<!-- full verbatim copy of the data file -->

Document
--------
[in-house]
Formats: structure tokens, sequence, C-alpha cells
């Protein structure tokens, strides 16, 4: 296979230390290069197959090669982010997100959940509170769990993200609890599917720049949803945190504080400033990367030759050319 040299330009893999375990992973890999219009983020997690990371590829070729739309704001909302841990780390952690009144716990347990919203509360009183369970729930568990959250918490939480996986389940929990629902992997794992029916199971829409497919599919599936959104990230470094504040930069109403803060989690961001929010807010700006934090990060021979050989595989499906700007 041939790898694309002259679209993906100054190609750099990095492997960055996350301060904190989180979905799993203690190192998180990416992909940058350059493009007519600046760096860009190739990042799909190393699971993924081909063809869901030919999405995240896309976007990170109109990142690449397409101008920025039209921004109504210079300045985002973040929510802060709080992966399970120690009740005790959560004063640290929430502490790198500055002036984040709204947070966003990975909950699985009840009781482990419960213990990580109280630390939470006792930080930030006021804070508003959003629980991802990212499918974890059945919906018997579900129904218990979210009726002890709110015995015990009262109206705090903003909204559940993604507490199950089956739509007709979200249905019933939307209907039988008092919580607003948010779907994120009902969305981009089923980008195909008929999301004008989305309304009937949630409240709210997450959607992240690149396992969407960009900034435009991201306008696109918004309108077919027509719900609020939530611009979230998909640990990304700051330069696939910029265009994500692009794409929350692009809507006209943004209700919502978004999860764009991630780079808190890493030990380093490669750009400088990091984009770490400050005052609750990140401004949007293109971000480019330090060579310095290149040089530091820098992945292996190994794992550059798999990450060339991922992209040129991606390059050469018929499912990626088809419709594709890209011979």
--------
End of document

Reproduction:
[in-house]
Formats: structure tokens, sequence, C-alpha cells
């Protein structure tokens, strides 16, 4: 296979230390290069197959090669982010997100959940509170769990993200609890599917720049949803945190504080400033990367030759050319 040299330009893999375990992973890999219009983020997690990371590829070729739309704001909302841990780390952690009144716990347990919203509360009183369970729930568990959250918490939480996986389940929990629902992997794992029916199971829409497919599919599936959104990230470094504040930069109403803060989690961001929010807010700006934090990060021979050989595989499906700007 041939790898694309002259679209993906100054190609750099990095492997960055996350301060904190989180979905799993203690190192998180990416992909940058350059493009007519600046760096860009190739990042799909190393699971993924081909063809869901030919999405995240896309976007990170109109990142690449397409101008920025039209921004109504210079300045985002973040929510802060709080992966399970120690009740005790959560004063640290929430502490790198500055002036984040709204947070966003990975909950699985009840009781482990419960213990990580109280630390939470006792930080930030006021804070508003959003629980991802990212499918974890059945919906018997579900129904218990979210009726002890709110015995015990009262109206705090903003909204559940993604507490199950089956739509007709979200249905019933939307209907039988008092919580607003948010779907994120009902969305981009089923980008195909008929999301004008989305309304009937949630409240709210997450959607992240690149396992969407960009900034435009991201306008696109918004309108077919027509719900609020939530611009979230998909640990990304700051330069696939910029265009994500692009794409929350692009809507006209943004209700919502978004999860764009991630780079808190890493030990380093490669750009400088990091984009770490400050005052609750990140401004949007293109971000480019330090060579310095290149040089530091820098992945292996190994794992550059798999990450060339991922992209040129991606390059050469018929499912990626088809419709594709890209011979």